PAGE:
Dark Side of the Moon: Dickens and the Supernatural

Dark Side of the Moon: Dickens and the Supernatural

Soumya Chakraborty (Jadavpur University)

Rupkatha Journal on Interdisciplinary Studies in Humanities, 4.1, (2012)


Quite overshadowed by Dickens the social reformer and Victorian England’s most popular and prolific author, lay Dickens a man fascinated with the occult and the supernatural, a practitioner of mesmerism, a believer in the pseudo-science of phrenology, a man so obsessed with the Gothic that time and again he registered a covert, symbolic re-emergence of it throughout his works. Dickens harboured a lifelong attraction towards the supernatural, evidenced in his childhood fondness for the weekly magazine The Terrific Register, dealing with themes of ghosts, murder, incest and cannibalism, and in the several ghost-stories interspersed throughout the corpus of his work. Deeply involved in the 19th Century debates over the existence of spirits and the veracity of ghost sightings, Dickens oscillated between faith in the existence of the other-worldly and scepticism. Always concerned with the psychological aspect of the supernatural, Dickens’ work shows a constant engagement with the eerie, the uncanny and the grotesque. This paper attempts to explore not only the evolution of the theme of the supernatural in Dickens’ works but also his changing attitudes towards it.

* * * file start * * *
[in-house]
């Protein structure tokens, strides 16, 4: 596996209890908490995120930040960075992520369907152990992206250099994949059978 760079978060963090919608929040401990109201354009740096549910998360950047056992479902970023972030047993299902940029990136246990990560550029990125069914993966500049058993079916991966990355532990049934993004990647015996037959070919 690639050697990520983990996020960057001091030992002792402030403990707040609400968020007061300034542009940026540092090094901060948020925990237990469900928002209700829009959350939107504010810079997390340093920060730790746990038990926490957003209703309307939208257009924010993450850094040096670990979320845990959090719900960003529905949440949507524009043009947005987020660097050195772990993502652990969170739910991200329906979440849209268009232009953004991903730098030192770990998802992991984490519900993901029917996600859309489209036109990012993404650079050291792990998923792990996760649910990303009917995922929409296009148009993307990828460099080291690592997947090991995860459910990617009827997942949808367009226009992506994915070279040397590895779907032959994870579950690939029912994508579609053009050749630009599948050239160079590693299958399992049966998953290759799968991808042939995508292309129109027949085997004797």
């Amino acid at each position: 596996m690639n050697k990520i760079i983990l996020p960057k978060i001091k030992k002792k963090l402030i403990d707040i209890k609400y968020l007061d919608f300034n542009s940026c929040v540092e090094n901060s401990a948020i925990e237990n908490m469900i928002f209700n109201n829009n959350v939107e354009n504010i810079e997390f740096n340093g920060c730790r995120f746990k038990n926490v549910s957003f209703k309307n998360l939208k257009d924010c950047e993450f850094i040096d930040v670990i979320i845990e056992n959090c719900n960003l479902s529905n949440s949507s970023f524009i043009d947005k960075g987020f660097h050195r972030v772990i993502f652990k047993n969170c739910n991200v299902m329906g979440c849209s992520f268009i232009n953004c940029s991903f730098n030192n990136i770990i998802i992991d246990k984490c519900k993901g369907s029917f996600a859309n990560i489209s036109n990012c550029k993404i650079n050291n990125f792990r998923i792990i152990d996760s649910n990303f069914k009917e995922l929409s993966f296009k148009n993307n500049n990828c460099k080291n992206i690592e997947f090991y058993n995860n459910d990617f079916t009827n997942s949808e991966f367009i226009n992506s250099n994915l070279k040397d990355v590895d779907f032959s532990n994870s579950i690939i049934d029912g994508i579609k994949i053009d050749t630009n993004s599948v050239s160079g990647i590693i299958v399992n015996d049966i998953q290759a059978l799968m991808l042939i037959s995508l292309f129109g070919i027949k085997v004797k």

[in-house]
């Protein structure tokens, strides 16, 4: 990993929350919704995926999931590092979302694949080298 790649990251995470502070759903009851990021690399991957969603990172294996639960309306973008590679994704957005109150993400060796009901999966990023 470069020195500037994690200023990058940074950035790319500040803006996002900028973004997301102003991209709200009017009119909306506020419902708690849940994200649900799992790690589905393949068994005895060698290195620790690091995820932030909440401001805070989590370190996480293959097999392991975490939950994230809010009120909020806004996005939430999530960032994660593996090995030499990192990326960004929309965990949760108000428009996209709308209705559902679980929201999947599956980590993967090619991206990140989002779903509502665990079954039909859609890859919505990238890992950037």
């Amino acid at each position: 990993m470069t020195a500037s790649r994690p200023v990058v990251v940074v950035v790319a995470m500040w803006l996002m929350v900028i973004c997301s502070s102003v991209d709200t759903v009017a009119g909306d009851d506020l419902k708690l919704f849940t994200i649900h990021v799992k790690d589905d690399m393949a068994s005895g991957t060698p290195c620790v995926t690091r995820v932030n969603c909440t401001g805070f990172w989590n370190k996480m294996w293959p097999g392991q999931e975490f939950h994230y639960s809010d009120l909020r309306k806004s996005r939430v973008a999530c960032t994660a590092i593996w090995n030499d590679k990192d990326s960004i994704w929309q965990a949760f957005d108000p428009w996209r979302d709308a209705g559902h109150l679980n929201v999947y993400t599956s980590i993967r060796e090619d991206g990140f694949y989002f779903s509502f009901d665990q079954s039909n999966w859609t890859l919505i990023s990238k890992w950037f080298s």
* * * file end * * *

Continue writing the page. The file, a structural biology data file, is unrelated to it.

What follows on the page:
Dickens’s biographer John Forster wrote ‘Among his good things should not be omitted his telling of a ghost story’ (Forster 1890:286). The interspersed but unmistakeable presence of ghosts and goblins, the grotesque, the eerie and the uncanny throughout the works of Dickens bears ample testimony to Forster’s claim. The development of Spiritualist movements on both sides of the Atlantic in the 19th Century and the Victorian tussle between faith and doubt as well as the new experiments and research regarding the science of seeing interacted with Dickens’s lively imagination and story- telling genius to spawn a distinct body of supernatural fiction starting right from Dickens’s early literary days of the Pickwick Papers right upto the fag end of his literary career.

Click here to read this article from the Rupkatha Journal on Interdisciplinary Studies in Humanities

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